Nonprofit logo design is a process that can be just as painful as it can be exciting.
I remember creating my own logo when I owned a design studio. It was one of the most exhausting projects I have ever worked on and I wasn’t even getting paid for it! For a long time I couldn’t figure out why, but eventually I was able to put my finger on it.
I couldn’t emotionally remove myself from the process and look at the big picture.
That was a problem for me.
A problem that you might be facing right now.
Taking a step back and looking at the big picture objectively is a CRUCIAL part of any branding project, including the entire logo design process.
Which leads me to a simple three-step process that you can work through when working on your next nonprofit logo.
Experienced brand designer will not begin logo design before they have a chance to speak to their client about three things:
- Mission: Your mission, goals, vision and current brand perception.
- Competition: What other nonprofits are out there? How does your brand fit into the competitive landscape?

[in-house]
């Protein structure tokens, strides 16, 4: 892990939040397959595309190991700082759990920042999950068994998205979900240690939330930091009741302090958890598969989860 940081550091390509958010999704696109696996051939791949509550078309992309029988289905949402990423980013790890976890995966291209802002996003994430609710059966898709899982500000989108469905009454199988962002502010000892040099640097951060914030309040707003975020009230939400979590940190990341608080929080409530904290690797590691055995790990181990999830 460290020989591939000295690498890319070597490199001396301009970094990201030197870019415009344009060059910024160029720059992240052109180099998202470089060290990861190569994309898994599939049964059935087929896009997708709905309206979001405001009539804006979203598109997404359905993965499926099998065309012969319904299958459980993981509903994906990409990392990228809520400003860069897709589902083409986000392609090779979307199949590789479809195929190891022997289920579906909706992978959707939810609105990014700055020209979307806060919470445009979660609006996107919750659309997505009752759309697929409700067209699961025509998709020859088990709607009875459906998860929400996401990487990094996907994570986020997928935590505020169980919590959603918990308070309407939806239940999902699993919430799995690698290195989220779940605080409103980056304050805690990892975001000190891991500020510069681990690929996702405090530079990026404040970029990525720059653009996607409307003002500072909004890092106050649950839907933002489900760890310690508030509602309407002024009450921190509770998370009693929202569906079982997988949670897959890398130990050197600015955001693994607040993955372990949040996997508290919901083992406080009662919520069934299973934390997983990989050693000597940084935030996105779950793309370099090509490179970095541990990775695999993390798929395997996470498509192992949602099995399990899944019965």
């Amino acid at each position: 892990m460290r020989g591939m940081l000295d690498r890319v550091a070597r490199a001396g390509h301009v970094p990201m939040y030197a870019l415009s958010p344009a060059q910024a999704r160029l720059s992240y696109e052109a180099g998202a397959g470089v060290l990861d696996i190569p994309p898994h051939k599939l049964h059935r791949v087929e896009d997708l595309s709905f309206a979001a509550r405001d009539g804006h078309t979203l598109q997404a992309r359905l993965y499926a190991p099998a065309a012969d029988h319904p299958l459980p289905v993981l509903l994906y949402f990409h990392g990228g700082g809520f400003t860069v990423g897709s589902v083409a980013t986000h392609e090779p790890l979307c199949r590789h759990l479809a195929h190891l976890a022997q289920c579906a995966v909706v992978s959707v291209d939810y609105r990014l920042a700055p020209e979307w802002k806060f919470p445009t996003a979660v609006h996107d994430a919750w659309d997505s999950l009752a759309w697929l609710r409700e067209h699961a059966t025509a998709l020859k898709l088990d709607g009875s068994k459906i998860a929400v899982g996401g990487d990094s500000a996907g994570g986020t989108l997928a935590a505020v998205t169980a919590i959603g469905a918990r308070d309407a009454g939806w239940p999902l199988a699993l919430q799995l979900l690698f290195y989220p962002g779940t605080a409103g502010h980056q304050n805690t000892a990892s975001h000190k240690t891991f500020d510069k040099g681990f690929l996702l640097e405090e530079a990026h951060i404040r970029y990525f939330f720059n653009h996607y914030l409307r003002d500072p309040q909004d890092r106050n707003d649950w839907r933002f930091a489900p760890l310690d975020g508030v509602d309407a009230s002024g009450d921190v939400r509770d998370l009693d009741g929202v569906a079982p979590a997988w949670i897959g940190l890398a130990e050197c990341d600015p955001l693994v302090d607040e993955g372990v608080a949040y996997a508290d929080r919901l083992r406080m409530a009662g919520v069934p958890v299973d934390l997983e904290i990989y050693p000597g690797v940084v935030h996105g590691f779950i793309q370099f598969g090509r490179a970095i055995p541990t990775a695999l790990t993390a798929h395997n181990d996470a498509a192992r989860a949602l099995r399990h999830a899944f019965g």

- Assets: Existing organization fonts, icons and colors.
Once a brand designer understands you mission, knows who your competition is and has captured all the information and assets you have to share they’ll be ready to start the logo design work. Here’s the steps you can expect to go through:
- Preliminary concepts: After you’ve had a little chat with your designer, he or she will generate rough sketches for your logo that he or she feels will best resonate with your audience and will fit your brand personality.
- Refined concept presentation: At this stage, the logo is starting to really take shape. You will choose a single direction, and refine with feedback.
- Testing: Once a logo direction has been chosen, it’s just as important to get feedback from your audience as it is to please your board. Show the logo to key constituents and ask them a series of questions – about your mission, the emotions the logo evokes and the type of organization the logo serves. This will add objective feedback to the process.
- Final presentation: Hurray! Your designer has understood the objectives and has presented the final version of the logo to you along with the color palette. All you need to do is approve the final design and start using it.
Once your nonprofits logo design has been finalized and approved you’ll want to get your awesome new logo in a variety of file formats. Most useful ones are: eps, jpg, png, and pdf. You should also ask for a set of files indifferent color modes just so you’re fully covered: PMS, CMYK, RGB, and Grayscale.
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